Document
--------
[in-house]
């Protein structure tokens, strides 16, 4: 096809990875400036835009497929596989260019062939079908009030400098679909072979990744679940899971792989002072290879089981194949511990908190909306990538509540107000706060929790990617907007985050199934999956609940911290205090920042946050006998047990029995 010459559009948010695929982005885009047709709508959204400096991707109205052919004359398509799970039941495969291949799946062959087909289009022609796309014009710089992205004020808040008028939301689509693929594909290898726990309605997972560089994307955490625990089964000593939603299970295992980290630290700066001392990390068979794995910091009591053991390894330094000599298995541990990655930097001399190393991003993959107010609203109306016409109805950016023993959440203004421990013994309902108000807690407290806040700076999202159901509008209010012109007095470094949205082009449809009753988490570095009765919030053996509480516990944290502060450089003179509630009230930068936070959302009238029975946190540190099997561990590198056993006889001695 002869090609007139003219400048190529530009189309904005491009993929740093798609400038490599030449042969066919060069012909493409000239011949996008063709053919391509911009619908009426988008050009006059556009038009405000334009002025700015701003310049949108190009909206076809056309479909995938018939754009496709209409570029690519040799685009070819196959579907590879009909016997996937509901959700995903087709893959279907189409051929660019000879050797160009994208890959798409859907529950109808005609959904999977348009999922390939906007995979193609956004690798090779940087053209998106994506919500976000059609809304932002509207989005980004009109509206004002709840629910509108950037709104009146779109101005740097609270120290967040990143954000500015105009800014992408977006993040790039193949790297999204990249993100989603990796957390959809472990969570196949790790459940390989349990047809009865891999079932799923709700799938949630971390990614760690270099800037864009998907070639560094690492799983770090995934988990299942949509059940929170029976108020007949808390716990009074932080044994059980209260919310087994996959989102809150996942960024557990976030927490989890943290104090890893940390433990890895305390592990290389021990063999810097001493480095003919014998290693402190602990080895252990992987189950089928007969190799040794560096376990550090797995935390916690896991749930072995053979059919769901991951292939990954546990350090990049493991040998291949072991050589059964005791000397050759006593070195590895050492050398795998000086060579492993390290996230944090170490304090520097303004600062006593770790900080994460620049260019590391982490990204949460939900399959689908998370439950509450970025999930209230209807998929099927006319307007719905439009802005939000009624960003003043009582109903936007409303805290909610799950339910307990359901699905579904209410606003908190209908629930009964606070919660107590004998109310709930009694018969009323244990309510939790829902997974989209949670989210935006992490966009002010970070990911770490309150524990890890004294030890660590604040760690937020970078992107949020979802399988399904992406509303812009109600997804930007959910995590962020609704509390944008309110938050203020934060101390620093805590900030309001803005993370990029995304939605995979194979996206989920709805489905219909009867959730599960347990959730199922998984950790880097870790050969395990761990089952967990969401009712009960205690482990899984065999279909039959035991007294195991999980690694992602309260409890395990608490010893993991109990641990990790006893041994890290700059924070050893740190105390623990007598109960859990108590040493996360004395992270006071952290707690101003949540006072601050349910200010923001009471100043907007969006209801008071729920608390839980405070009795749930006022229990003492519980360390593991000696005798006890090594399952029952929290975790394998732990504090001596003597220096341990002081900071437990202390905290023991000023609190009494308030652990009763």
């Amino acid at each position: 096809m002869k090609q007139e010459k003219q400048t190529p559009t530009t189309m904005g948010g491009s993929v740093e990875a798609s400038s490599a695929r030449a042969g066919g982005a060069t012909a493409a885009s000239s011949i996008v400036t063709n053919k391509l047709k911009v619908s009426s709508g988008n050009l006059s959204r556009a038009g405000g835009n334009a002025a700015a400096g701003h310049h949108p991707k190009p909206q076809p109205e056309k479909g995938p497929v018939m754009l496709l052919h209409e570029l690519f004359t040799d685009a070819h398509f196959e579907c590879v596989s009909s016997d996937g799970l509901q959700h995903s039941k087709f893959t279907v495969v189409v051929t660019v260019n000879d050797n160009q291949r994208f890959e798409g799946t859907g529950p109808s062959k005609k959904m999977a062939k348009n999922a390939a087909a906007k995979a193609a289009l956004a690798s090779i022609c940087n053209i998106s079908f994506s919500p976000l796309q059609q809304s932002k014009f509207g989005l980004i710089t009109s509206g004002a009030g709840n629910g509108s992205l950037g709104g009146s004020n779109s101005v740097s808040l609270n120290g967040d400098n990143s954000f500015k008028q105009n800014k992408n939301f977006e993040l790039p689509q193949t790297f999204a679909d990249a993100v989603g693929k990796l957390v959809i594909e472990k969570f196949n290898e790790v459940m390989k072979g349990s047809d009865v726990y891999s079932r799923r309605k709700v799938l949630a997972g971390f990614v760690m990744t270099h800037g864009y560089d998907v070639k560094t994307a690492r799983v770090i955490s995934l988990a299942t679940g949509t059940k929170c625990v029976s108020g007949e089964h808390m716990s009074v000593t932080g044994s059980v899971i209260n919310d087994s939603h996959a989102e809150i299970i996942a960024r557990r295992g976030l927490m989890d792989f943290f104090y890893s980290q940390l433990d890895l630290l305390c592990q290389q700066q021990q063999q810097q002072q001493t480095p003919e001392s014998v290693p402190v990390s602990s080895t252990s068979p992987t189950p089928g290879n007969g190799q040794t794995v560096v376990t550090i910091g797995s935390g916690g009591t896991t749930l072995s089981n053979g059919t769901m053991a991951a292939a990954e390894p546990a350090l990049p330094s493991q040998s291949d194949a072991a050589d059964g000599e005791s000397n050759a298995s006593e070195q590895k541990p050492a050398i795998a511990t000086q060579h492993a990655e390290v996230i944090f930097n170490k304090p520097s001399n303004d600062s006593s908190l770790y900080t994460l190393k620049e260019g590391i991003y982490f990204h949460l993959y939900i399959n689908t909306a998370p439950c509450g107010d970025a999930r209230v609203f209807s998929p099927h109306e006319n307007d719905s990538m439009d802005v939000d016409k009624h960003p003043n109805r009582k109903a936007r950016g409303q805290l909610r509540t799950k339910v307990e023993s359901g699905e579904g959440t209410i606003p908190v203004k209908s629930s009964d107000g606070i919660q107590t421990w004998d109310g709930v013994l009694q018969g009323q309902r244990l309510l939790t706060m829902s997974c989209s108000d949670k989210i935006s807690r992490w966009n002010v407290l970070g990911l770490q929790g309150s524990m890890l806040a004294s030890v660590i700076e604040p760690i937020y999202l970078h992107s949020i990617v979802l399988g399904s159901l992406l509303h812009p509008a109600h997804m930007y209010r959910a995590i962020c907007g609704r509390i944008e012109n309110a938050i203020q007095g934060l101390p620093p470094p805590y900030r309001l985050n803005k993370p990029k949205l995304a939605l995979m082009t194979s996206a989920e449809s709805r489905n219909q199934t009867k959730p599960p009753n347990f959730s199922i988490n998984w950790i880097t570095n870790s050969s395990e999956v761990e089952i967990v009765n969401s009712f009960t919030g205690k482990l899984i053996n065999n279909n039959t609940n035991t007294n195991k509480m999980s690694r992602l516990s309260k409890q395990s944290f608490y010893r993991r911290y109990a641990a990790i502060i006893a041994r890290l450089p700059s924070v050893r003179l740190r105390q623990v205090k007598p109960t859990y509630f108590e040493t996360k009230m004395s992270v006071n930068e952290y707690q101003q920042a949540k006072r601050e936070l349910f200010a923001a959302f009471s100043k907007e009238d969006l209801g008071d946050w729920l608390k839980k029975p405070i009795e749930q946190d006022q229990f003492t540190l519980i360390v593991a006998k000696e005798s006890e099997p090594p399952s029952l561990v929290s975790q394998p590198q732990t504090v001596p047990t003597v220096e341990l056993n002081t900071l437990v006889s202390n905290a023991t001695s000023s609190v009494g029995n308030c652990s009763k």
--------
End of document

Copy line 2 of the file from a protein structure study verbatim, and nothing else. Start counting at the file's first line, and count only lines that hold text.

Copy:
């Protein structure tokens, strides 16, 4: 096809990875400036835009497929596989260019062939079908009030400098679909072979990744679940899971792989002072290879089981194949511990908190909306990538509540107000706060929790990617907007985050199934999956609940911290205090920042946050006998047990029995 010459559009948010695929982005885009047709709508959204400096991707109205052919004359398509799970039941495969291949799946062959087909289009022609796309014009710089992205004020808040008028939301689509693929594909290898726990309605997972560089994307955490625990089964000593939603299970295992980290630290700066001392990390068979794995910091009591053991390894330094000599298995541990990655930097001399190393991003993959107010609203109306016409109805950016023993959440203004421990013994309902108000807690407290806040700076999202159901509008209010012109007095470094949205082009449809009753988490570095009765919030053996509480516990944290502060450089003179509630009230930068936070959302009238029975946190540190099997561990590198056993006889001695 002869090609007139003219400048190529530009189309904005491009993929740093798609400038490599030449042969066919060069012909493409000239011949996008063709053919391509911009619908009426988008050009006059556009038009405000334009002025700015701003310049949108190009909206076809056309479909995938018939754009496709209409570029690519040799685009070819196959579907590879009909016997996937509901959700995903087709893959279907189409051929660019000879050797160009994208890959798409859907529950109808005609959904999977348009999922390939906007995979193609956004690798090779940087053209998106994506919500976000059609809304932002509207989005980004009109509206004002709840629910509108950037709104009146779109101005740097609270120290967040990143954000500015105009800014992408977006993040790039193949790297999204990249993100989603990796957390959809472990969570196949790790459940390989349990047809009865891999079932799923709700799938949630971390990614760690270099800037864009998907070639560094690492799983770090995934988990299942949509059940929170029976108020007949808390716990009074932080044994059980209260919310087994996959989102809150996942960024557990976030927490989890943290104090890893940390433990890895305390592990290389021990063999810097001493480095003919014998290693402190602990080895252990992987189950089928007969190799040794560096376990550090797995935390916690896991749930072995053979059919769901991951292939990954546990350090990049493991040998291949072991050589059964005791000397050759006593070195590895050492050398795998000086060579492993390290996230944090170490304090520097303004600062006593770790900080994460620049260019590391982490990204949460939900399959689908998370439950509450970025999930209230209807998929099927006319307007719905439009802005939000009624960003003043009582109903936007409303805290909610799950339910307990359901699905579904209410606003908190209908629930009964606070919660107590004998109310709930009694018969009323244990309510939790829902997974989209949670989210935006992490966009002010970070990911770490309150524990890890004294030890660590604040760690937020970078992107949020979802399988399904992406509303812009109600997804930007959910995590962020609704509390944008309110938050203020934060101390620093805590900030309001803005993370990029995304939605995979194979996206989920709805489905219909009867959730599960347990959730199922998984950790880097870790050969395990761990089952967990969401009712009960205690482990899984065999279909039959035991007294195991999980690694992602309260409890395990608490010893993991109990641990990790006893041994890290700059924070050893740190105390623990007598109960859990108590040493996360004395992270006071952290707690101003949540006072601050349910200010923001009471100043907007969006209801008071729920608390839980405070009795749930006022229990003492519980360390593991000696005798006890090594399952029952929290975790394998732990504090001596003597220096341990002081900071437990202390905290023991000023609190009494308030652990009763």